South Africa's Anglican Archbishop emeritus Desmond Tutu says he supports assisted dying for the terminally ill.
Writing in Britain's Observer newspaper on Sunday, Tutu explained that he had been convinced the humans had the right to decide on their own fate, after a 28-year-old terminally ill South African took his own life because doctors were unable to end his life.
"Some people opine that with good palliative care there is no need for assisted dying, no need for people to request to be legally given a lethal dose of medication," Tutu, a Nobel Peace laureate, said.
"That was not the case for Craig Schonegevel [the 28-year-old South African]. Others assert their right to autonomy and consciousness - why exit in the fog of sedation when there's the alternative of being alert and truly present with loved ones?"
Tutu's comments come a day after the Anglican Church's former leader backed a bill to legalise it in Britain.
George Carey, the former archbishop of Canterbury, said on Saturday he had changed his mind and would support a British bill to allow assisted suicide in certain cases.
'Changed my mind'
Carey, 78, who now sits in the House of Lords [parliament's upper chamber] after leaving office as the spiritual leader of the world's Anglicans in 2002, told the Daily Mail that he had dropped his long-standing opposition.
"The fact is I've changed my mind," he wrote in a piece for the British newspaper.
"The old philosophical certainties have collapsed in the face of the reality of needless suffering," he explained.
Carey said he would support the bill, brought by Lord Charles Falconer, which would allow mentally capable adults to request help to die if they were suffering from a terminal illness and had less than six months to live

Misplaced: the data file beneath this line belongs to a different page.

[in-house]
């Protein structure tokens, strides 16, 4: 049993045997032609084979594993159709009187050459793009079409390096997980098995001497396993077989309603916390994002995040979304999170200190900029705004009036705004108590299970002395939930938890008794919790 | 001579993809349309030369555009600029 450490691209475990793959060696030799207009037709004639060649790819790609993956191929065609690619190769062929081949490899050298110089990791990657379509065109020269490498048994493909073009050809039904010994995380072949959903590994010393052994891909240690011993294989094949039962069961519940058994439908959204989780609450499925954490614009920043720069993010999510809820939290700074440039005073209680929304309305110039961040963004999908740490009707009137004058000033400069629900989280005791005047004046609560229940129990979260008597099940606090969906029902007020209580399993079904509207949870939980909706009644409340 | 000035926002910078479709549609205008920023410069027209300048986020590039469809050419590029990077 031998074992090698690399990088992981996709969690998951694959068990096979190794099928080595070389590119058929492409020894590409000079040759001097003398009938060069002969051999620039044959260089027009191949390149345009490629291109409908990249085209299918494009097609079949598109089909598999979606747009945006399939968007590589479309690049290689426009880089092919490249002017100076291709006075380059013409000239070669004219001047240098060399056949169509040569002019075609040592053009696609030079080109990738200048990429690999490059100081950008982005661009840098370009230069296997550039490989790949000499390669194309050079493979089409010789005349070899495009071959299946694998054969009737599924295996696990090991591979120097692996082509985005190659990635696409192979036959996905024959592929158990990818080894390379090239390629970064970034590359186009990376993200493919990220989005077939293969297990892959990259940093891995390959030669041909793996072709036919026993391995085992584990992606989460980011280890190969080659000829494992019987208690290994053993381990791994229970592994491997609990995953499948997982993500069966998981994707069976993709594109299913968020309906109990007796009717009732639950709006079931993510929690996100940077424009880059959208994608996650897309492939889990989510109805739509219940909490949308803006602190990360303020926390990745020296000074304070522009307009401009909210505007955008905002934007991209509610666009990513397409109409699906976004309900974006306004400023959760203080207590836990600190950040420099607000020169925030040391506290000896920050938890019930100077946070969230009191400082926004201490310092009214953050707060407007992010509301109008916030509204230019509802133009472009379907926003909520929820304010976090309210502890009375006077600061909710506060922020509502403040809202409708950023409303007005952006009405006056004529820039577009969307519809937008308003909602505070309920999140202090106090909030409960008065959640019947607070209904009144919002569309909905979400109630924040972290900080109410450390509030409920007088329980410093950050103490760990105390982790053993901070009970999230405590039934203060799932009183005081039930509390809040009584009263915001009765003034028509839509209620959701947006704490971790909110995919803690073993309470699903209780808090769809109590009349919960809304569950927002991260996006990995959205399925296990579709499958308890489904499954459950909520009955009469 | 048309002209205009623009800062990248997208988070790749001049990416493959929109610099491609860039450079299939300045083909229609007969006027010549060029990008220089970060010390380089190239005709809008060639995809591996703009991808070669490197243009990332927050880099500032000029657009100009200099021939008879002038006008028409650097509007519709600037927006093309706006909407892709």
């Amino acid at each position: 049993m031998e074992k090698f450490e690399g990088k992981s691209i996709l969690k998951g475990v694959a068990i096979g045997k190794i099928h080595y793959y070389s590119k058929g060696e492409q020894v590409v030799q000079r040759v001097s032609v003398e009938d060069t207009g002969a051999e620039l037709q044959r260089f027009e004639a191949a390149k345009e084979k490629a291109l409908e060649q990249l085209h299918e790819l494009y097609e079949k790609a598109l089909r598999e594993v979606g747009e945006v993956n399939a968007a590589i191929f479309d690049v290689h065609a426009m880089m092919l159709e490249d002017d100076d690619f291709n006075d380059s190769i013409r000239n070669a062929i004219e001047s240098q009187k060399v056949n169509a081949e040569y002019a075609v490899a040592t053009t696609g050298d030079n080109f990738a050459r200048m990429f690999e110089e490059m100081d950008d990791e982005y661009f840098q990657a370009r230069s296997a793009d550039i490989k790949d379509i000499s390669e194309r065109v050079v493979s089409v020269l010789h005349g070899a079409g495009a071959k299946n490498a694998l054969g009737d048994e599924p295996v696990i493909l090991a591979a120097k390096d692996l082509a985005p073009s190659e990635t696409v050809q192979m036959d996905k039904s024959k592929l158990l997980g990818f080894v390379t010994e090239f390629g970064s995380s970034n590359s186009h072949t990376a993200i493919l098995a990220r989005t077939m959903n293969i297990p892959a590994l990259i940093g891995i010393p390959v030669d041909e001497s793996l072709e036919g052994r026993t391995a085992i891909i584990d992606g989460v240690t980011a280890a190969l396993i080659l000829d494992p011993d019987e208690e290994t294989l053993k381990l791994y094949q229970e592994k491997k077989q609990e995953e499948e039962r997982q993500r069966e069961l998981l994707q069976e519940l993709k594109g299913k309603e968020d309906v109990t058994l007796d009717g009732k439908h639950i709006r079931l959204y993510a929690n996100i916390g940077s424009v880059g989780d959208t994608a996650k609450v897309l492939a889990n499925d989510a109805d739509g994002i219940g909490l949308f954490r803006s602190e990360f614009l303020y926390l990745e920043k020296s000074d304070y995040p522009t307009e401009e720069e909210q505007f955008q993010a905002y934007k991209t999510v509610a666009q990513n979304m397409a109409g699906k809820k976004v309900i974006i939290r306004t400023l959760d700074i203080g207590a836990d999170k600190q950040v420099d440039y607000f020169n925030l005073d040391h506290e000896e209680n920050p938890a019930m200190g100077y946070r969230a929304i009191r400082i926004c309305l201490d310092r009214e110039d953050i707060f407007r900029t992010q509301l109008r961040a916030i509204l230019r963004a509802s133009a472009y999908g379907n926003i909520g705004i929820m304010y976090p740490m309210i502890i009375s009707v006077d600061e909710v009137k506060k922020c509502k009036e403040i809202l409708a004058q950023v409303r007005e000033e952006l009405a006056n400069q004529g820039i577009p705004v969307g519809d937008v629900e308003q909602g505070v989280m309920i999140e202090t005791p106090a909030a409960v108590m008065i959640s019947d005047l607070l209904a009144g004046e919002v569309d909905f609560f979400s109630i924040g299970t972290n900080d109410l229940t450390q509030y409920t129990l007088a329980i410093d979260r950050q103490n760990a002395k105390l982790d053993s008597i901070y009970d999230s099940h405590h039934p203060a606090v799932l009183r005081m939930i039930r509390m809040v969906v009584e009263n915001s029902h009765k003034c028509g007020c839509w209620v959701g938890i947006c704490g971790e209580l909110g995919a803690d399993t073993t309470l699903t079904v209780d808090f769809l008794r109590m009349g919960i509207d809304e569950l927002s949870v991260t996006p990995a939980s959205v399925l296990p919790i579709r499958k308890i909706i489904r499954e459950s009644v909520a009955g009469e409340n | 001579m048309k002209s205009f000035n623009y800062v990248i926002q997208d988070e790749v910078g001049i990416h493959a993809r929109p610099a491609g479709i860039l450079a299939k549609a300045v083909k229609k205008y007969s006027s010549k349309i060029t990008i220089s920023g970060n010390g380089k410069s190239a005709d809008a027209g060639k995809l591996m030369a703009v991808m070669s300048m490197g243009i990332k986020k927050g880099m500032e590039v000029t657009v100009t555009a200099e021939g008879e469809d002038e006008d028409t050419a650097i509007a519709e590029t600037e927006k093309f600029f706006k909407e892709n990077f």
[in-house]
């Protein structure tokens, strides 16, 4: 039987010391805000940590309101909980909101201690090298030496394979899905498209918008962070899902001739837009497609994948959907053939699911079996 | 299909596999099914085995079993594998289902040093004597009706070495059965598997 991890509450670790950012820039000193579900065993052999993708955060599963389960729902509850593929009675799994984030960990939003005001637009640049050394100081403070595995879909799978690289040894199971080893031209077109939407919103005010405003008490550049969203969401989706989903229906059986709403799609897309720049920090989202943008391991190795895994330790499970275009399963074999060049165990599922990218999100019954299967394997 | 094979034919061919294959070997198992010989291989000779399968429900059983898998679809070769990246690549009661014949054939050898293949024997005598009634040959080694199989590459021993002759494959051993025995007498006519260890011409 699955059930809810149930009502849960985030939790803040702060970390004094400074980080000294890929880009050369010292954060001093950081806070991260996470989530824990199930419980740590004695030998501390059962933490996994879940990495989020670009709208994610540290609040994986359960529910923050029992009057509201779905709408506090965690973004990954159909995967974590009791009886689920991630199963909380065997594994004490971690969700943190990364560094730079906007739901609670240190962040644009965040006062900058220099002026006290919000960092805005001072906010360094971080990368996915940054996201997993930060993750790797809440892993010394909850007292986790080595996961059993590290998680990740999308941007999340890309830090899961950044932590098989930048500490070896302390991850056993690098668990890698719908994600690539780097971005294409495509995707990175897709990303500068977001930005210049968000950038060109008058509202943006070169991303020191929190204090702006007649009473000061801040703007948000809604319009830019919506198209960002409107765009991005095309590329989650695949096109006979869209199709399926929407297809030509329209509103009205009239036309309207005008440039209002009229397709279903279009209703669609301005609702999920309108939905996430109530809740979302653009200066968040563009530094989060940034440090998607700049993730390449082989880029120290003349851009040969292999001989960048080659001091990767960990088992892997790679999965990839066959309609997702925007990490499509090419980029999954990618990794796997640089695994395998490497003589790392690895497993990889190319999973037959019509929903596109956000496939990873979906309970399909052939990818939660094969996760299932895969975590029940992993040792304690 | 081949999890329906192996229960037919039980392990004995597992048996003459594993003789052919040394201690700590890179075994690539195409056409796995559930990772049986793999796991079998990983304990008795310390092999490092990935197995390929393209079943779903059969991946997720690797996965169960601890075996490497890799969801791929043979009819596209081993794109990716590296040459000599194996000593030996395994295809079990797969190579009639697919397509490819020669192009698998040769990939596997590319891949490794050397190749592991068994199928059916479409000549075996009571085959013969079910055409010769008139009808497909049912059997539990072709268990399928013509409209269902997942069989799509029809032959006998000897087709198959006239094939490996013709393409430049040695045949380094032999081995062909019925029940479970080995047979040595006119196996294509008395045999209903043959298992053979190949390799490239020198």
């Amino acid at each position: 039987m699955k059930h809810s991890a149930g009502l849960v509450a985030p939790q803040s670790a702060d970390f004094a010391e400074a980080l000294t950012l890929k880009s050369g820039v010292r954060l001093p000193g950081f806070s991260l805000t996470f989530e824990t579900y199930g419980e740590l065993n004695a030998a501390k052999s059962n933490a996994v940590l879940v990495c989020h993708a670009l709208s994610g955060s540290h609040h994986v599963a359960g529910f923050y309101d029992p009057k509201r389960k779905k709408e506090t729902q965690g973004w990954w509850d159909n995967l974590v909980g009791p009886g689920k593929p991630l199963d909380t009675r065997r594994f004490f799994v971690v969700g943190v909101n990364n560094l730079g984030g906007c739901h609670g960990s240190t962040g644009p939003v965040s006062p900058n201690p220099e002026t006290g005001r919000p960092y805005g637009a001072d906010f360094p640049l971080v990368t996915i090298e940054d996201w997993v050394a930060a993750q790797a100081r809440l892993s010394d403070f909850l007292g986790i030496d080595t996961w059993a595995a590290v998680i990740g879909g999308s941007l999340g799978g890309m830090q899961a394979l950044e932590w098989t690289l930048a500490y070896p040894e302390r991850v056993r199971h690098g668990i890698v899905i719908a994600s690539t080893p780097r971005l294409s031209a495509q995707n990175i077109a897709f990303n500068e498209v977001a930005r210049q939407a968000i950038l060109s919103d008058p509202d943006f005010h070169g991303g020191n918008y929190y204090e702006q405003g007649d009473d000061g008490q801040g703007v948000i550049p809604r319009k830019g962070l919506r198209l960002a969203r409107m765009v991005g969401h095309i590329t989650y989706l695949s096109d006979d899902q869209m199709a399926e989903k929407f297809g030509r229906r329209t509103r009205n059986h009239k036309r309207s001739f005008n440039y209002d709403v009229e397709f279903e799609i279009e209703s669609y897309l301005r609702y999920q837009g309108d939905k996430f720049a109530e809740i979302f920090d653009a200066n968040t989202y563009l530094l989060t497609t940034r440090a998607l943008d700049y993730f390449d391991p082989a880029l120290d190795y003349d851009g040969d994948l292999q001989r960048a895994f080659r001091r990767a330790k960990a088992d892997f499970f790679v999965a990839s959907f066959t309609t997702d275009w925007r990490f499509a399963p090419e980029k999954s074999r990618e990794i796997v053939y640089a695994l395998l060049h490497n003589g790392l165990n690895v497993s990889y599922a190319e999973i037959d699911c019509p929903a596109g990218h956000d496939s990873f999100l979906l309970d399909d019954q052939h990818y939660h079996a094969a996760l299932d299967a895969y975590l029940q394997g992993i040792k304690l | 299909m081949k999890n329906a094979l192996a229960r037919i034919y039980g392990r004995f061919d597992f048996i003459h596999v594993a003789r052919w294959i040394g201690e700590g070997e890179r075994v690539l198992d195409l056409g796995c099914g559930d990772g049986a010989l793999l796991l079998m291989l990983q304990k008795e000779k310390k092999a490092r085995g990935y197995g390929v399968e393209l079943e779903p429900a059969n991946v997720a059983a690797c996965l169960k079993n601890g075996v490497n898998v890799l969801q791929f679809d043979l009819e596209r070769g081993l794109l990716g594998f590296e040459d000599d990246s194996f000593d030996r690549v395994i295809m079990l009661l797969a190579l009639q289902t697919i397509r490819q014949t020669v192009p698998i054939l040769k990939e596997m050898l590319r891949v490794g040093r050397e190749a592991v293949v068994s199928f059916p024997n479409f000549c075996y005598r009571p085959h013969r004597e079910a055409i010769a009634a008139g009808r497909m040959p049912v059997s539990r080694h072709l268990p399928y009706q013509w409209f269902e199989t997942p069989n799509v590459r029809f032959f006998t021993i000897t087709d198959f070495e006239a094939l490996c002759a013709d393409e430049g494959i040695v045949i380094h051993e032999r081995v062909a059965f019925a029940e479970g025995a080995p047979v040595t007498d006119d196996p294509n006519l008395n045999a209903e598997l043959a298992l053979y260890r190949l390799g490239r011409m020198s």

But the Church remains officially opposed to the legislation and has called for a public inquiry into the issue.
The case of Mandela
Writing in the Observer, Tutu said that he had asked his family not to prolong his life artificially, and criticised the treatment of Nelson Mandela, South Africa's anti-apartheid icon, during his final days.
"What was done to Madiba was disgraceful," he wrote. "You could see that Madiba was not fully there. My friend was no longer himself. It was an affront to Madiba's dignity."
"I have been fortunate to spend my life working for dignity for the living. Now I wish to apply my mind to the issue of dignity for the dying," Tutu wrote.
The bill is due to be debated in the House of Lords next week.
On Tutu's comments, Falconer told the Observer he was "really glad that someone of his stature is taking part in this important debate."
"I very much hope that it will indicate that religion is not a bar to supporting this bill," he said.
The Church of England on Sunday called for an Royal Commission - a major public inquiry - to be held on the issue.